Simplifying as far as possible, Primeo was the Cayman Islands investment arm of the Bank of Austria. In the 1990s it appointed as custodians and investment advisers a couple of companies connected with the Bank of Bermuda, R1 and R2. It was then unlucky enough to be introduced to BLMIS LLC, in effect a unit trust operated by the redoubtable Ponzi fraudster Bernie Madoff. Large sums of money were entrusted by Primeo to BLMIS, most of which (it was found) were immediately appropriated by Mr Madoff and his pals.

In 2007 Primeo’s investment was restructured: its interests in BLMIS were transferred to a separate corporate vehicle, Herald Fund SPC, and in exchange Primeo got shares in Herald. At the same time R1 and R2 agreed to function as custodians and investment advisers to Herald.

Just before Christmas 2008 the Madoff house of cards collapsed, and with it BLMIS. As part of the ensuing litigation, Primeo – itself by then in liquidation – sued R1 and R2 for failing in the years before 2007 to alert it to indications that Mr Madoff was an obvious crook, and thus causing it to entrust more money to him and not to withdraw what it had while the going was good. One defence was reflective loss. R1 and R2 argued that, in so far as Herald could have sued them for loss caused to it (on the basis that they had negligently allowed it to take over assets from Primeo which it was now clear had been of very doubtful value all along), and that because as a result of events in 2007 Primeo’s loss now fell to be reckoned by the diminution of the value of its holding in Herald, the case fell squarely within the reflective loss rule.

The Cayman courts agreed, but the Privy Council was having none of it. It rightly pointed out that since Marex it had been clear that reflective loss was a rule of substantive law, rather than one of damages or title to sue. If so, it followed that the relevant time for seeing whether it applied was the time of the wrong for which compensation was sought. In Primeo, at that time there could have been no question of reflective loss: it was simply a case of allegedly bad advice leading to direct investment in a fraudulent scheme. It was at that moment that Primeo’s rights had crystallised, and nothing that happened later could take them away. It followed that the case was outside the reflective loss principle entirely.

In deciding as it did, the Privy Council had to deal with one awkward decision of the Court of Appeal, Nectrus Ltd v UCP Plc [2021] EWCA Civ 57. In that case, essentially a mirror image of Primeo, a claimant had as a result of allegedly negligent advice invested in securities through a wholly-owned subsidiary. Since the subsidiary could also have sued the adviser, the claim was fairly and squarely within the principle. However, by the time the action was brought the claimant had divested itself of the subsidiary and its holding; and the Court of Appeal had held that this removed the reflective loss bar. However, the Privy Council rightly held that such reasoning could not stand scrutiny, and that Nectrus had been wrongly decided on the point.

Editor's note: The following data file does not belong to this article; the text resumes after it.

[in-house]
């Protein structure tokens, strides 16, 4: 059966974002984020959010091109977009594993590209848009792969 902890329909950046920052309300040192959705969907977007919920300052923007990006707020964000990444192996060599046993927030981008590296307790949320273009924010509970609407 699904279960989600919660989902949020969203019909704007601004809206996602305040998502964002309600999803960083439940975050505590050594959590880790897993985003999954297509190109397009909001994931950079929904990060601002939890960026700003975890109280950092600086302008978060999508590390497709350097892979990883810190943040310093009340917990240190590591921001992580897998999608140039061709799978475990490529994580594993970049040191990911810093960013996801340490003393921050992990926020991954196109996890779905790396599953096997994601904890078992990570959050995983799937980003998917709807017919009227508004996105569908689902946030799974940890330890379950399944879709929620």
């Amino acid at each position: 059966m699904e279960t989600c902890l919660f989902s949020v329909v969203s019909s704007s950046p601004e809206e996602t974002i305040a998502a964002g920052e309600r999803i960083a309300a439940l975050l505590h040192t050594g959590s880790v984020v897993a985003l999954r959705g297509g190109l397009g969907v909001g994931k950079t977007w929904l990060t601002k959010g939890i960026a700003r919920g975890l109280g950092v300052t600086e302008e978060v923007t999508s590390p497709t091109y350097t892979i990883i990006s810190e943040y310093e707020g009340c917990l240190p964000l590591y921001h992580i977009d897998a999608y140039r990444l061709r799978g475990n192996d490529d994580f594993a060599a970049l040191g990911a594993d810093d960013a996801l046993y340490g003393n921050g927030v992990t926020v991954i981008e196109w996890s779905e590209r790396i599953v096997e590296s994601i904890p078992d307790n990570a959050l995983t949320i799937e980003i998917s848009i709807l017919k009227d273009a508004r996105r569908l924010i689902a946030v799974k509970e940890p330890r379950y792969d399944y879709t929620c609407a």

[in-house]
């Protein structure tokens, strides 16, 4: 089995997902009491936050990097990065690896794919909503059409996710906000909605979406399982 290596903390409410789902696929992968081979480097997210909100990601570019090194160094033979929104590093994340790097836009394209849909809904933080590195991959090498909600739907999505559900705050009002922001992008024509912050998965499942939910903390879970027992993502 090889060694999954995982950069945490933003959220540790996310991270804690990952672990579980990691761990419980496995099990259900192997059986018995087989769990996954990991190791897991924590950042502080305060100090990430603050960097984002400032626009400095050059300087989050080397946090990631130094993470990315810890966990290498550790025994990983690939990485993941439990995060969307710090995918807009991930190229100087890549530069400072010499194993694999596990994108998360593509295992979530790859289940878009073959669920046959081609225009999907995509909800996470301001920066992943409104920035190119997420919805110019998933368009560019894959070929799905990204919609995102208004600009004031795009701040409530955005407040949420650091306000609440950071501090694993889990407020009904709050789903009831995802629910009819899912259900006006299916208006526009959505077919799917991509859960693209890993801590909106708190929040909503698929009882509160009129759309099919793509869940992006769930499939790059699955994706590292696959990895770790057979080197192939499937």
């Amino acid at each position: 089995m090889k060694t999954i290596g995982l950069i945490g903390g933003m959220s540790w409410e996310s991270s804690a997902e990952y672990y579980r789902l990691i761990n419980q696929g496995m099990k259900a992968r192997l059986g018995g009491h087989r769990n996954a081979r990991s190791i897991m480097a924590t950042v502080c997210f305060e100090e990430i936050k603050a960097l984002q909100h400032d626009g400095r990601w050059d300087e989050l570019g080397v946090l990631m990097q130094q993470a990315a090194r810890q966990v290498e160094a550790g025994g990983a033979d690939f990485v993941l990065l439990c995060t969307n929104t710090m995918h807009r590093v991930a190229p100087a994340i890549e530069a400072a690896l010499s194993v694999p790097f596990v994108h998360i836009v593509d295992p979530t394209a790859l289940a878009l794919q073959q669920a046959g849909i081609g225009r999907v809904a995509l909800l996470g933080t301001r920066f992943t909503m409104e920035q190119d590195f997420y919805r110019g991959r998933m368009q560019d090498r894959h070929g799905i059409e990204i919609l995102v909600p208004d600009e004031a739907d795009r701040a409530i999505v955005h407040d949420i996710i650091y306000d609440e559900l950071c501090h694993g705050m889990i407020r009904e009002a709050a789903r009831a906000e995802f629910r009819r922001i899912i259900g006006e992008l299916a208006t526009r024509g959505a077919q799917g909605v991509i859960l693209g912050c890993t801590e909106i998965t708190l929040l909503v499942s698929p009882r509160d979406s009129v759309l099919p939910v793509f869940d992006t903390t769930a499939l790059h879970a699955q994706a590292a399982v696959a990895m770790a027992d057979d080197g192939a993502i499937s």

It may be that this open discountenancing of Nectrus as wrongly decided will be taken as an express statement that English courts should no longer follow Nectrus, something which since 2016 has been possible in the Privy Council: see Lord Neuberger in Willers v Joyce (No 2) [2018] A.C. 843 at [21]. This blog certainly hopes so. It would be very unfortunate were a judge at first instance to feel constrained to follow Nectrus on the basis that this bound him, whereas a mere decision of the Privy Council (which is not technically an English court) did not. But only time, and the inclination of litigants to put their money where their mouth is, will tell.

“Ever Given” on its way at last.

On Wednesday 7 July the Ever Given was finally released following a ceremony at Ismailia with the signing a settlement of the Suez Canal Authority’s claims for the salvage operation, costs of stalled canal traffic, and lost transit fees for the week the Ever Given had blocked the canal. Local reports suggest that the shipowners will also present the authority with a tug boat.

The amount of the settlement is undisclosed but is thought to be rather less than the $900m initially claimed, which included $300,00 for ‘loss of reputation’. It is possible that the ship may still face tort claims from cargo carried on ships delayed by the incident, particularly if perishable cargo sustained damage due to the delay.

The British horticultural sector will be particularly delighted to receive a much delayed consignment of garden gnomes carried on the vessel.

US Companies win aiding and abetting ATS case in US Supreme Court; but ATS not dead yet.

Nestle Inc v Doe & Others. Certiorari to the US Court of Appeals for the Ninth Circuit. 17 June 2021. Slip opinion.

Six individuals from Mali claimed that they were trafficked into Ivory Coast as child slaves to produce cocoa. They sued Nestlé USA and Cargill, U.S.-based companies that purchase, process, and sell cocoa. The companies did not own or operate farms in Ivory Coast, but did buy cocoa from farms located there as well as provided those farms with technical and financial resources—such as training, fertilizer, tools, and cash—in exchange for the exclusive right to purchase cocoa. The plaintiffs alleged that this constituted a violation of the law of nations under the Alien Tort Statute, in that the companies had thereby aided and abetted slavery in that they “knew or should have known” that the farms were exploiting enslaved children yet continued to provide those farms with resources and also had economic leverage over the farms but failed to exercise it to eliminate child slavery. Although the resource distribution and the alleged slavery occurred outside the United States, it was argued that suit under the ATS was possible because the companies allegedly made all major operational decisions from within the United States.